Another client who was able to avoid foreclosure by modifying her mortgage says, “I was paying 11-1/2 percent interest when I came and talked with Mr. Battle [of NHSB]. … After talking with him, I knew that things [were] going to work out all right. … Neighborhood Housing Services is one of the better things that you can ever get into because it helps people. Things that you think that you can’t get done, they’ll do it for you. And it’s just a blessing to have met all of the employees and the president.”
These and other NHSB client testimonies are available on Youtube.
NHSB also has programs for those who are unable or unready to purchase homes. The organization has partnered with banks and other organizations and individuals who have donated properties to them. For example, a bank that forecloses on an apartment building may donate the property to NHSB, which will rehab it and either rent the units or sell them at a low price. All their properties are in safe, upcoming neighborhoods, and NHSB even develops the land around their locations, landscaping and planting fruit trees to sustain as well as beautify.
On June 14, NHSB staff and volunteers (including this writer) landscaped an NHSB rental property and planted trees in the empty lot next door. Courtney reports that projects like this one take place throughout developing neighborhoods, whether NHSB owns the property or not. They believe in giving back to the community, making neighborhoods better places to live. Courtney says, “I like to see the transition of neighborhoods and the city itself, because as more neighborhoods develop, the city will be revitalized, too.”
Many organizations partner with NHSB in revitalization projects, including banks like Regions and Wells Fargo. Their efforts are paying off as more and more neighborhoods transition throughout the city. Courtney points to what she calls “impact areas, with organic growth, that will transition in the next couple of years,” such as Woodlawn, Avondale and West End.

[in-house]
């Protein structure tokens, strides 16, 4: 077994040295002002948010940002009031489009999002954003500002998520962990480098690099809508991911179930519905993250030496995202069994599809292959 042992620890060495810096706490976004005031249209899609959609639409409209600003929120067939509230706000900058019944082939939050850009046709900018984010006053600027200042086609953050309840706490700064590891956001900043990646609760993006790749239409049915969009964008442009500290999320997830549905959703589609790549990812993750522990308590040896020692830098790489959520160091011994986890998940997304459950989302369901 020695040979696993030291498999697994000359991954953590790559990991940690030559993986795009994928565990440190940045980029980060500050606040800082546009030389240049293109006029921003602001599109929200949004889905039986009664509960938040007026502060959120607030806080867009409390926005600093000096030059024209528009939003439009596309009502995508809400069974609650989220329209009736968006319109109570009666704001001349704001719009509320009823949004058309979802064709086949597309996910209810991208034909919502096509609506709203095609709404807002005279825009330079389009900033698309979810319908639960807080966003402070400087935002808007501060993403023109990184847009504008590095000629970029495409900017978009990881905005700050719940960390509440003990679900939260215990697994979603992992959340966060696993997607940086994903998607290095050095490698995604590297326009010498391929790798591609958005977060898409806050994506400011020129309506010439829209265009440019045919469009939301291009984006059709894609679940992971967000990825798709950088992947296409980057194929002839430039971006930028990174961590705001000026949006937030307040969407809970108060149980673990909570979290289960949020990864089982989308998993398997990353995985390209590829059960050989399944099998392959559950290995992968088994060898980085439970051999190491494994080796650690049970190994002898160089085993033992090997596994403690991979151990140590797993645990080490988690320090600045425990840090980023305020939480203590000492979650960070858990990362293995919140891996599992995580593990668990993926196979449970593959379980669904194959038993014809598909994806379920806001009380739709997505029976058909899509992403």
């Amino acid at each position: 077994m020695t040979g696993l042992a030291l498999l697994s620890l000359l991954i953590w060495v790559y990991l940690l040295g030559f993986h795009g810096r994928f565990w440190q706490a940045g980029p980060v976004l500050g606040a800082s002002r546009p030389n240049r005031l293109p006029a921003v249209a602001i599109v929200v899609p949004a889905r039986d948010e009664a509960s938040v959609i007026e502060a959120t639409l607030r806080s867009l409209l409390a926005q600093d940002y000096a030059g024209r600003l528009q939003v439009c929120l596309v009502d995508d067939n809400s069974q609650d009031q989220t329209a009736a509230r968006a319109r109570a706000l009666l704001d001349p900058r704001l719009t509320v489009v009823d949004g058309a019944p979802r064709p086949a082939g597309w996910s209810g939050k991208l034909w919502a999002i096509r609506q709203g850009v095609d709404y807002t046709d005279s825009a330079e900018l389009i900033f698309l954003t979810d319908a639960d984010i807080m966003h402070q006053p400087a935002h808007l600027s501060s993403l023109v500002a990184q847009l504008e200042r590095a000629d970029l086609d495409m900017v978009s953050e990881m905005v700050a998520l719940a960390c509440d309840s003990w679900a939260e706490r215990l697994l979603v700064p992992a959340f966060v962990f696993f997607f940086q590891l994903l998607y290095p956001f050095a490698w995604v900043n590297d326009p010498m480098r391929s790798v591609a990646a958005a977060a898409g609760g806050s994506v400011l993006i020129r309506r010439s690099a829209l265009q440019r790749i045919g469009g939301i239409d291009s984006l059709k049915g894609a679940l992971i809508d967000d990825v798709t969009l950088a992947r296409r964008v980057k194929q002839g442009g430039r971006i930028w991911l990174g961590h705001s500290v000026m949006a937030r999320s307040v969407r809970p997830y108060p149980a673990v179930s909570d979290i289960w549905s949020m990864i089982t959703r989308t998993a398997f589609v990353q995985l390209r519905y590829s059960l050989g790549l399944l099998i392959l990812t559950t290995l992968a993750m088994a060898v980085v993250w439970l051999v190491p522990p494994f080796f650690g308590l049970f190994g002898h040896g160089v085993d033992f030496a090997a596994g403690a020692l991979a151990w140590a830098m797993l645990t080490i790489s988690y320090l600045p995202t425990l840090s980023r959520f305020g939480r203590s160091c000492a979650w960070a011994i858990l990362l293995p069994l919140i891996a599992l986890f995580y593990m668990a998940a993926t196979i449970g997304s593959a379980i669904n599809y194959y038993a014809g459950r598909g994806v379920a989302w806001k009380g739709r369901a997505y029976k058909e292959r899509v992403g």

NHSB staff receive guidance on these outreach efforts from their governing board. The dozen or so board members represent a variety of viewpoints, including city officials, bankers and residents of neighborhoods throughout the area. These partnerships enhance the effectiveness of the organization, as well as its funding.
The City of Birmingham funds NHSB, as do corporate and private donors and even other nonprofit organizations and foundations. The largest sponsor is Neighborhood Works, an organization that receives federal funding.
NHSB also holds an annual fundraiser called Art in Place of Blight. The event starts at Avondale Park, where NHSB provides large canvases and painting supplies. Some people paint on their own; others have “paint-offs,” such as the rivalry competition between the police and fire departments. Mayor William Bell judges everyone’s art and awards prizes, and then, as the capstone of the day, NHSB gets to the point of the event. The organization posts the artwork on buildings that are overrun with graffiti, in an effort to beautify the structures and draw attention to their condition.
“It really works,” Courtney says, adding that building owners often take the hint and repaint the vandalized walls. Even indirectly, NHSB improves the community.
The Art in Place of Blight event will take place on Saturday September 29. To attend or to get more information on Neighborhood Housing Services of Birmingham, visit nhsbham.org, call (205) 328-4292 or contact Amber Courtney at email@example.com.